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I replaced an old 96 inch electric baseboard heater. It was hooked up right and ran for about a month. It then started to smell, and the 2 black wires had melted the cap right off. It never tripped the breaker and was still running. I redid the 2 black wires but around the wires it does have a light smell and it ticks like a clock when running. Is this normal or could this new heater be no good?

  • Why did you replace the old one -- what made it fail? What's the model number of the old and new one? Are you sure they are both designed for the same voltage? – Johnny Mar 7 '16 at 0:26
  • What gauge is the wire? What is the breaker's rating? How many watts is the heater? – TomG Mar 7 '16 at 0:32
  • ... and who made the panel? Approximately how old is it? – Aloysius Defenestrate Mar 7 '16 at 0:45
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The wire nut burned because the connection was not sound. May have been the nut was loose or the wires not paired/lined up cleanly and properly. Either way, this creates a very high resistance connection that can create a LOT of heat under load, and an 8' heater is a pretty good load, typically 250 watts per foot. This resistance is not seen as any extra amperage by the circuit so the breaker does not know anything is wrong.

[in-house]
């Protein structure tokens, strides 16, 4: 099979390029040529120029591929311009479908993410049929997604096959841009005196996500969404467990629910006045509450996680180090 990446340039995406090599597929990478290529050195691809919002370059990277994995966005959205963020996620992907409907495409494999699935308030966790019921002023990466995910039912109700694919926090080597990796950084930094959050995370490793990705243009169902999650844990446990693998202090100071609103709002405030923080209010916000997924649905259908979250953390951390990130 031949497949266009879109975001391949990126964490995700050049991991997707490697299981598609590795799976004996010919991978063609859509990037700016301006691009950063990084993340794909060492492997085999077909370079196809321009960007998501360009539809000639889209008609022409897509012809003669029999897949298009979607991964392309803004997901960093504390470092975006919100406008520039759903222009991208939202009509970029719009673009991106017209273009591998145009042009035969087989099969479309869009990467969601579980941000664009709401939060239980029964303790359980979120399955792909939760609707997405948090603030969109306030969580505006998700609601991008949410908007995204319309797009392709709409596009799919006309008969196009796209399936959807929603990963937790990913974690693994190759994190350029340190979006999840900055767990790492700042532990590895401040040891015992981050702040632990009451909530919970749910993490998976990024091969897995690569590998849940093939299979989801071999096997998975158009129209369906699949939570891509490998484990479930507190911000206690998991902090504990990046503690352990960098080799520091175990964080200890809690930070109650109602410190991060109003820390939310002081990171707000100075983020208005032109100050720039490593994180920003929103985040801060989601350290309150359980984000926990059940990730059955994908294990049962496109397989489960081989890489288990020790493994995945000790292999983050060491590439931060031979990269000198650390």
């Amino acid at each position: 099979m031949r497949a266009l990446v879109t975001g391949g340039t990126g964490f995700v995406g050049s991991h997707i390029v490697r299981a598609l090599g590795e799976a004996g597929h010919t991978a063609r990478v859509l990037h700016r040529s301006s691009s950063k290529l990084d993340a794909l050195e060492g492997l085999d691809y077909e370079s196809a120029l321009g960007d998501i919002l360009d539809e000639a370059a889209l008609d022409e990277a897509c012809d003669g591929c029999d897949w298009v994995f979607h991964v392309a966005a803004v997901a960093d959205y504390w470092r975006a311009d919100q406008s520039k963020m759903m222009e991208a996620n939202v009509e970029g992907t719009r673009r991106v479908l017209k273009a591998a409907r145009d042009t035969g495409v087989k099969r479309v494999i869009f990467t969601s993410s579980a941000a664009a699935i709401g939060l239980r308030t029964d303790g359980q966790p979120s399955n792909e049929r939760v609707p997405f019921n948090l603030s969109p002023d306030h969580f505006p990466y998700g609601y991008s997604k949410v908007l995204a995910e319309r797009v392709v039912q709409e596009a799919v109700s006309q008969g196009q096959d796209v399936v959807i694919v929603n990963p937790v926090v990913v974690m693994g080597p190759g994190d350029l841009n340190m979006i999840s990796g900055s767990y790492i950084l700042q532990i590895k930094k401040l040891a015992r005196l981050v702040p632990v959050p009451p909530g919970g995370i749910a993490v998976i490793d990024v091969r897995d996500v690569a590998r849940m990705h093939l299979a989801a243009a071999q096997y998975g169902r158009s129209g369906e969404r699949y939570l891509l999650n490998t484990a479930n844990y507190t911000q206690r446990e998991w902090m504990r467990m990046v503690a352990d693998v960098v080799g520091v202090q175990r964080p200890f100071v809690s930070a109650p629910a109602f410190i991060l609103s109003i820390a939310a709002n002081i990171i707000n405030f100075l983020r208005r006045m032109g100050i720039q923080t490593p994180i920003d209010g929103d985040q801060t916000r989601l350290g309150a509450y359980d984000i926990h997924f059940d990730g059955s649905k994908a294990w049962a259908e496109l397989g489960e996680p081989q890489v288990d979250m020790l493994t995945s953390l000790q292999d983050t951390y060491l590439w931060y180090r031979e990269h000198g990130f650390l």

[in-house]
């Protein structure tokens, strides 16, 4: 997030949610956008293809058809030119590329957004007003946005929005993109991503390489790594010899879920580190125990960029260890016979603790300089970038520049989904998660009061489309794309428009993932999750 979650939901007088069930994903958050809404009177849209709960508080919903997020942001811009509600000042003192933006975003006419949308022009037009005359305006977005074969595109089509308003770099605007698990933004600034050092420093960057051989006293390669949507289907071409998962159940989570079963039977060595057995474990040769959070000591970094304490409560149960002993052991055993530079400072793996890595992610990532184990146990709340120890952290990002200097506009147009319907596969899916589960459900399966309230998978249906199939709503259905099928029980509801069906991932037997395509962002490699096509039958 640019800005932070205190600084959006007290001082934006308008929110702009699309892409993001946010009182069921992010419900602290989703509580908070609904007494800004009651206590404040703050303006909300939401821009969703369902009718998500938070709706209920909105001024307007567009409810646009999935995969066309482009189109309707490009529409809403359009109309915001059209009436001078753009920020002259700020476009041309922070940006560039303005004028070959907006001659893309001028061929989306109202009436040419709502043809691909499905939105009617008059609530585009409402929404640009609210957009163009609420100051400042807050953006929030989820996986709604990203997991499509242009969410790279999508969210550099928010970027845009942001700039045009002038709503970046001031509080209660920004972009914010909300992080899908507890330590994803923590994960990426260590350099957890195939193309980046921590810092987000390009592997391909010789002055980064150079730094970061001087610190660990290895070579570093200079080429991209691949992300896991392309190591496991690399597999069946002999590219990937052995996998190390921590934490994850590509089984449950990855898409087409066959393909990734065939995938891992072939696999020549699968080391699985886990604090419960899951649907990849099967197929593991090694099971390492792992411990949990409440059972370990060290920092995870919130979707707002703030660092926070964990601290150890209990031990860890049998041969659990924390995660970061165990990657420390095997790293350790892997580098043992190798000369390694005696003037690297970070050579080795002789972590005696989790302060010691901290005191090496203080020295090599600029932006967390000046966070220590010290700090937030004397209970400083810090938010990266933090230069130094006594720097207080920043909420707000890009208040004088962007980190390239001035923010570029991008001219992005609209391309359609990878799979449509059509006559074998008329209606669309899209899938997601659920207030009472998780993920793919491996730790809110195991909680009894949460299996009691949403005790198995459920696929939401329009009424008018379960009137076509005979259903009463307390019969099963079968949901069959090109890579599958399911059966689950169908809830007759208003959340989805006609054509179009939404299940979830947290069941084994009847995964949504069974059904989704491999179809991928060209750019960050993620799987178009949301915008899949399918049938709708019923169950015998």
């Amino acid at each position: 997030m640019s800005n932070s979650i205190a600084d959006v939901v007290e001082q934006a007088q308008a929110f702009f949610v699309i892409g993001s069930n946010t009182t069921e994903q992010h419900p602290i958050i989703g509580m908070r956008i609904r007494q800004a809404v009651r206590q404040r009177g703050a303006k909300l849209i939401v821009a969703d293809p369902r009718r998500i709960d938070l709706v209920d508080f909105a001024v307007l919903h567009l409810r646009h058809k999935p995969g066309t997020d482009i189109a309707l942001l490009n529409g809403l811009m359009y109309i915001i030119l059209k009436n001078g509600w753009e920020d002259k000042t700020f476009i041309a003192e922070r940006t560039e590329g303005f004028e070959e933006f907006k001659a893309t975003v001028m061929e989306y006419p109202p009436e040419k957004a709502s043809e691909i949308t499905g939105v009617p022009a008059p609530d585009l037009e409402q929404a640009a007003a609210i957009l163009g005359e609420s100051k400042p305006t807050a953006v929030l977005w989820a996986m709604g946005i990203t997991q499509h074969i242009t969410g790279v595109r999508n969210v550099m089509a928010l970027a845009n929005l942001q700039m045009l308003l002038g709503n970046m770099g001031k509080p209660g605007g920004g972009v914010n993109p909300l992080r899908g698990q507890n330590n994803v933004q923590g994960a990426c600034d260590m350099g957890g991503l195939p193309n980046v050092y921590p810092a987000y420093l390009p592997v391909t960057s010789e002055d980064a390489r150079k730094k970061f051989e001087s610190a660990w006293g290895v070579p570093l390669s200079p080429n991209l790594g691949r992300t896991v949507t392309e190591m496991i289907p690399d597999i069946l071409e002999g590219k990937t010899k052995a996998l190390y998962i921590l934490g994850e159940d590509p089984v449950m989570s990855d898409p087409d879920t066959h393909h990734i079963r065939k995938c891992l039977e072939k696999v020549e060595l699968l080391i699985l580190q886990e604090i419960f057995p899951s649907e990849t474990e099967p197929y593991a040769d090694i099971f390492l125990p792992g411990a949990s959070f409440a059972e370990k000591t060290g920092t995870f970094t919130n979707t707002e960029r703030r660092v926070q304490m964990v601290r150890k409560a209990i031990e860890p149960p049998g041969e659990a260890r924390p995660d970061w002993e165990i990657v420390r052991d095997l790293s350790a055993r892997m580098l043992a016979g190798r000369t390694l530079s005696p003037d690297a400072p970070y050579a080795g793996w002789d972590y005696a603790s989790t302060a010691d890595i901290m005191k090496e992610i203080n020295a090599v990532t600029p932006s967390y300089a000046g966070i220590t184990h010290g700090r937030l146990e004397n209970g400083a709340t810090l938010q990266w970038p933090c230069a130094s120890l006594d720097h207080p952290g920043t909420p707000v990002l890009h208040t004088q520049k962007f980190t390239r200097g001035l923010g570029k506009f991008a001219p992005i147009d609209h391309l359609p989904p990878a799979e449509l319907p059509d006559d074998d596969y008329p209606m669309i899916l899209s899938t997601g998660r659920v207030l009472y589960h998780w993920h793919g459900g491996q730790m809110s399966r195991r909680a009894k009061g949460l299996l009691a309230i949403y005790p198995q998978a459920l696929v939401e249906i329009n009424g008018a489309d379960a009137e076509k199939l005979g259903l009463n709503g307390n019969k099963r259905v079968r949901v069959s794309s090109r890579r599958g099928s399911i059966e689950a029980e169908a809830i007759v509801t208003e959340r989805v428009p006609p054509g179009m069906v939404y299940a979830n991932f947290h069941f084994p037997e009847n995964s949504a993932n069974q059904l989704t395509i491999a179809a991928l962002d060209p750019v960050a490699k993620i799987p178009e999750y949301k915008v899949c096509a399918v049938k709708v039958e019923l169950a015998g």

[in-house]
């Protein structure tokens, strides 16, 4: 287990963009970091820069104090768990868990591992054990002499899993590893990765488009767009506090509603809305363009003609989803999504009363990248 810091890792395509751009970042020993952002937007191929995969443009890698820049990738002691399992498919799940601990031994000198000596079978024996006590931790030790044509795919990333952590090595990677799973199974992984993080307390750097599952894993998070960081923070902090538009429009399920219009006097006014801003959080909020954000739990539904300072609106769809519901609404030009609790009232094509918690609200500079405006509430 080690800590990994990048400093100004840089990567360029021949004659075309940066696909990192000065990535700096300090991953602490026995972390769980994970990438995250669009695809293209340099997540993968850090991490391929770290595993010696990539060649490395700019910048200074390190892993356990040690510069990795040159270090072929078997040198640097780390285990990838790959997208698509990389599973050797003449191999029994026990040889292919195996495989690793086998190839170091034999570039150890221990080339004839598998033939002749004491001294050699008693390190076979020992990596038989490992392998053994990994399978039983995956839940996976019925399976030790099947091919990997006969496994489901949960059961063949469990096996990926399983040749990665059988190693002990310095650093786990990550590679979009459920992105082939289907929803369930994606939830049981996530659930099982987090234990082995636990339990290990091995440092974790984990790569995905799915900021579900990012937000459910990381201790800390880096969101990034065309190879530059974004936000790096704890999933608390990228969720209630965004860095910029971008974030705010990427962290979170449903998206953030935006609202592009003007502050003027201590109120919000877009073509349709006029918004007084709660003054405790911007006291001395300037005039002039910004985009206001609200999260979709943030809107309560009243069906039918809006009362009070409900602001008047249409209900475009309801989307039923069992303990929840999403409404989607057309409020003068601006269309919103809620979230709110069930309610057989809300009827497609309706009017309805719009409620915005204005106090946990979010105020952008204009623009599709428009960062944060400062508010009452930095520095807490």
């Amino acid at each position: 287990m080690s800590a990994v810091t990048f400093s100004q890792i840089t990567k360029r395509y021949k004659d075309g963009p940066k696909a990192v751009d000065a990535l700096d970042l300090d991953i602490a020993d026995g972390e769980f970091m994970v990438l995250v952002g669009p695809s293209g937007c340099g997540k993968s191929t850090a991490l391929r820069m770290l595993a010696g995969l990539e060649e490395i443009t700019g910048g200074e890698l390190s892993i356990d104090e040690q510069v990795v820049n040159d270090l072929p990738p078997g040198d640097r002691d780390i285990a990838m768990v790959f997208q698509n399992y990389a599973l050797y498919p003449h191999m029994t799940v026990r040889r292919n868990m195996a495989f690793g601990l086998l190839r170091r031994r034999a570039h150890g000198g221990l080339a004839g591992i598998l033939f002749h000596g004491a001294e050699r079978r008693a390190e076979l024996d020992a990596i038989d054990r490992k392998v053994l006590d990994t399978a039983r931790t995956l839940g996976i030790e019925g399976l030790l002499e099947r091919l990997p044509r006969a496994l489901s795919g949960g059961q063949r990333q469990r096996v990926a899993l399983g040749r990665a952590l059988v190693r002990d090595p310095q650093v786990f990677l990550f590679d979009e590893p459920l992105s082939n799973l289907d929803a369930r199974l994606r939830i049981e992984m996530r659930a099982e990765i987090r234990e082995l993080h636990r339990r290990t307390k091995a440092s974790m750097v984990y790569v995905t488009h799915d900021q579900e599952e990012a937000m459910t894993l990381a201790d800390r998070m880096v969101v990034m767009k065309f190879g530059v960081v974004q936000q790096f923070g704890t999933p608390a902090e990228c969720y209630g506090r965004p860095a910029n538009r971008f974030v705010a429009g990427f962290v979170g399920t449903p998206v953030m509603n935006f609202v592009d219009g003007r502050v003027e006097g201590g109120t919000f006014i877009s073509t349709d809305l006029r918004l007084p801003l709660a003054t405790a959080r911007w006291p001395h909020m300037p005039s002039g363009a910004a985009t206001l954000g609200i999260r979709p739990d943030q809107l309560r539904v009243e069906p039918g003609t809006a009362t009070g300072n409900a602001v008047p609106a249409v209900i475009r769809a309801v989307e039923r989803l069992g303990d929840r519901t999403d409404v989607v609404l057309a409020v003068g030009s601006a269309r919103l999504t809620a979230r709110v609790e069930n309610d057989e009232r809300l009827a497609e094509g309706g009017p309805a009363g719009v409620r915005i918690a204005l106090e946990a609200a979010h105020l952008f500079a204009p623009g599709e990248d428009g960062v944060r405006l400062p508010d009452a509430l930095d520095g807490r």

This problem was not the fault of the heater, it was the poor connection.

The ticking can be typical with baseboard heaters. It's the metal expanding and contracting.

  • the ticking is right at where the wires is. The rest of the heater stops making the noice in a few moments but the ticking does not is that ok? Has a light smell around the wires is that ok? Just want it to be ok. Home built in2000 so wiring does match up. thank you for answering my ?'s – user51116 Mar 8 '16 at 23:08
  • No, the wiring should not be ticking. The smell could be left over from where the wire burned. I would kill the breaker, take the splices apart, and re-make them. – Speedy Petey Mar 8 '16 at 23:10

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